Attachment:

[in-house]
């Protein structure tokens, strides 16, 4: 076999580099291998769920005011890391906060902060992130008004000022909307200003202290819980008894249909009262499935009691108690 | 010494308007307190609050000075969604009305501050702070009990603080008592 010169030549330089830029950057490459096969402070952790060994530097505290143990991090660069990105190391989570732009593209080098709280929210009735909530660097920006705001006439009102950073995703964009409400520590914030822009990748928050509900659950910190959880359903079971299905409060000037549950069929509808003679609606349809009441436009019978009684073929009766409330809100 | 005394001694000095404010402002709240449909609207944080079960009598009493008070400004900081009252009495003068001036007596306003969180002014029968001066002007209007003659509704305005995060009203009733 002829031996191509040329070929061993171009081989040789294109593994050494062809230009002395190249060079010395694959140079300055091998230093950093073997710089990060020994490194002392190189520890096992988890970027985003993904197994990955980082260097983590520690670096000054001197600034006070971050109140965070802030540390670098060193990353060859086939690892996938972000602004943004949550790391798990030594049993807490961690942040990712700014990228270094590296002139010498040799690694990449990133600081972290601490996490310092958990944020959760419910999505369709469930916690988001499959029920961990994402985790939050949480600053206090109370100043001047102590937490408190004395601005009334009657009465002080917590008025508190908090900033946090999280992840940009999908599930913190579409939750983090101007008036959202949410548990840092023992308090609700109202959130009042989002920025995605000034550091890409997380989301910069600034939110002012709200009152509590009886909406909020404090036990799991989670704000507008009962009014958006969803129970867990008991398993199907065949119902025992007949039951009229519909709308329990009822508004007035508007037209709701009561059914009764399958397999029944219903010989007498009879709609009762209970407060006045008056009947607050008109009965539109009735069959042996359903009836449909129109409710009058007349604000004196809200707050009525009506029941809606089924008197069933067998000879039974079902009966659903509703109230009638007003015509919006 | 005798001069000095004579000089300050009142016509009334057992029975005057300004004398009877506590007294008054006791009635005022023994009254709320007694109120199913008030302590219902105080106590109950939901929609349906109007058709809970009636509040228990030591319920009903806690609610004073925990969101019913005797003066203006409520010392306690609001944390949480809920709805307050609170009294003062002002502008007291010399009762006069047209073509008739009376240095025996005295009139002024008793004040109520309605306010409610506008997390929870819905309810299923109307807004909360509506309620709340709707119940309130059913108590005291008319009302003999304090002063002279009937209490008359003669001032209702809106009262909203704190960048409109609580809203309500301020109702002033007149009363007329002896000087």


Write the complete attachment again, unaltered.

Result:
[in-house]
């Protein structure tokens, strides 16, 4: 076999580099291998769920005011890391906060902060992130008004000022909307200003202290819980008894249909009262499935009691108690 | 010494308007307190609050000075969604009305501050702070009990603080008592 010169030549330089830029950057490459096969402070952790060994530097505290143990991090660069990105190391989570732009593209080098709280929210009735909530660097920006705001006439009102950073995703964009409400520590914030822009990748928050509900659950910190959880359903079971299905409060000037549950069929509808003679609606349809009441436009019978009684073929009766409330809100 | 005394001694000095404010402002709240449909609207944080079960009598009493008070400004900081009252009495003068001036007596306003969180002014029968001066002007209007003659509704305005995060009203009733 002829031996191509040329070929061993171009081989040789294109593994050494062809230009002395190249060079010395694959140079300055091998230093950093073997710089990060020994490194002392190189520890096992988890970027985003993904197994990955980082260097983590520690670096000054001197600034006070971050109140965070802030540390670098060193990353060859086939690892996938972000602004943004949550790391798990030594049993807490961690942040990712700014990228270094590296002139010498040799690694990449990133600081972290601490996490310092958990944020959760419910999505369709469930916690988001499959029920961990994402985790939050949480600053206090109370100043001047102590937490408190004395601005009334009657009465002080917590008025508190908090900033946090999280992840940009999908599930913190579409939750983090101007008036959202949410548990840092023992308090609700109202959130009042989002920025995605000034550091890409997380989301910069600034939110002012709200009152509590009886909406909020404090036990799991989670704000507008009962009014958006969803129970867990008991398993199907065949119902025992007949039951009229519909709308329990009822508004007035508007037209709701009561059914009764399958397999029944219903010989007498009879709609009762209970407060006045008056009947607050008109009965539109009735069959042996359903009836449909129109409710009058007349604000004196809200707050009525009506029941809606089924008197069933067998000879039974079902009966659903509703109230009638007003015509919006 | 005798001069000095004579000089300050009142016509009334057992029975005057300004004398009877506590007294008054006791009635005022023994009254709320007694109120199913008030302590219902105080106590109950939901929609349906109007058709809970009636509040228990030591319920009903806690609610004073925990969101019913005797003066203006409520010392306690609001944390949480809920709805307050609170009294003062002002502008007291010399009762006069047209073509008739009376240095025996005295009139002024008793004040109520309605306010409610506008997390929870819905309810299923109307807004909360509506309620709340709707119940309130059913108590005291008319009302003999304090002063002279009937209490008359003669001032209702809106009262909203704190960048409109609580809203309500301020109702002033007149009363007329002896000087």